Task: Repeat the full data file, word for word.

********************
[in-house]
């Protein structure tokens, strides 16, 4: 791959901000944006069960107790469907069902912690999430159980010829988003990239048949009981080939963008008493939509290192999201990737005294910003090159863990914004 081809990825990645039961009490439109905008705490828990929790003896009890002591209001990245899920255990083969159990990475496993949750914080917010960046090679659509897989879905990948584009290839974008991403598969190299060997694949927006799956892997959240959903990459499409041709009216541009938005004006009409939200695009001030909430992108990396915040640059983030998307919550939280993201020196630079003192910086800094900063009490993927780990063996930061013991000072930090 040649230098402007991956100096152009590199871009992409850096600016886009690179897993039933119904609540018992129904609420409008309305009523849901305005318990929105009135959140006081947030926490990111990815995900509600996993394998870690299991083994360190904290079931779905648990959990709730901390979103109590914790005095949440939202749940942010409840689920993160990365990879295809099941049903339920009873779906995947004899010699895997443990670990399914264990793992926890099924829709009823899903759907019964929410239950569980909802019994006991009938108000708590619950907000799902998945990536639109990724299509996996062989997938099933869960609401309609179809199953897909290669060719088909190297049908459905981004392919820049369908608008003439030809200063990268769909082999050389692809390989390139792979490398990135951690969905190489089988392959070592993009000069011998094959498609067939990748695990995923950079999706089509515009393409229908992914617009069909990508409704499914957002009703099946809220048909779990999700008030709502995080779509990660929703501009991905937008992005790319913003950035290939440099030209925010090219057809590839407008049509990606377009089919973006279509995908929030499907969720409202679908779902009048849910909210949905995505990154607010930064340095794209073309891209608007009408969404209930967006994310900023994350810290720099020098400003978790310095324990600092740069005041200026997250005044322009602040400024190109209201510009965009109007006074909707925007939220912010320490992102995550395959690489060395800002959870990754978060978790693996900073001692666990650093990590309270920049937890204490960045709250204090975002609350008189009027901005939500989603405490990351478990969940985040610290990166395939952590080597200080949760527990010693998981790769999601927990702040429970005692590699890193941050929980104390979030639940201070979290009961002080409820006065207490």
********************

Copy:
[in-house]
């Protein structure tokens, strides 16, 4: 791959901000944006069960107790469907069902912690999430159980010829988003990239048949009981080939963008008493939509290192999201990737005294910003090159863990914004 081809990825990645039961009490439109905008705490828990929790003896009890002591209001990245899920255990083969159990990475496993949750914080917010960046090679659509897989879905990948584009290839974008991403598969190299060997694949927006799956892997959240959903990459499409041709009216541009938005004006009409939200695009001030909430992108990396915040640059983030998307919550939280993201020196630079003192910086800094900063009490993927780990063996930061013991000072930090 040649230098402007991956100096152009590199871009992409850096600016886009690179897993039933119904609540018992129904609420409008309305009523849901305005318990929105009135959140006081947030926490990111990815995900509600996993394998870690299991083994360190904290079931779905648990959990709730901390979103109590914790005095949440939202749940942010409840689920993160990365990879295809099941049903339920009873779906995947004899010699895997443990670990399914264990793992926890099924829709009823899903759907019964929410239950569980909802019994006991009938108000708590619950907000799902998945990536639109990724299509996996062989997938099933869960609401309609179809199953897909290669060719088909190297049908459905981004392919820049369908608008003439030809200063990268769909082999050389692809390989390139792979490398990135951690969905190489089988392959070592993009000069011998094959498609067939990748695990995923950079999706089509515009393409229908992914617009069909990508409704499914957002009703099946809220048909779990999700008030709502995080779509990660929703501009991905937008992005790319913003950035290939440099030209925010090219057809590839407008049509990606377009089919973006279509995908929030499907969720409202679908779902009048849910909210949905995505990154607010930064340095794209073309891209608007009408969404209930967006994310900023994350810290720099020098400003978790310095324990600092740069005041200026997250005044322009602040400024190109209201510009965009109007006074909707925007939220912010320490992102995550395959690489060395800002959870990754978060978790693996900073001692666990650093990590309270920049937890204490960045709250204090975002609350008189009027901005939500989603405490990351478990969940985040610290990166395939952590080597200080949760527990010693998981790769999601927990702040429970005692590699890193941050929980104390979030639940201070979290009961002080409820006065207490």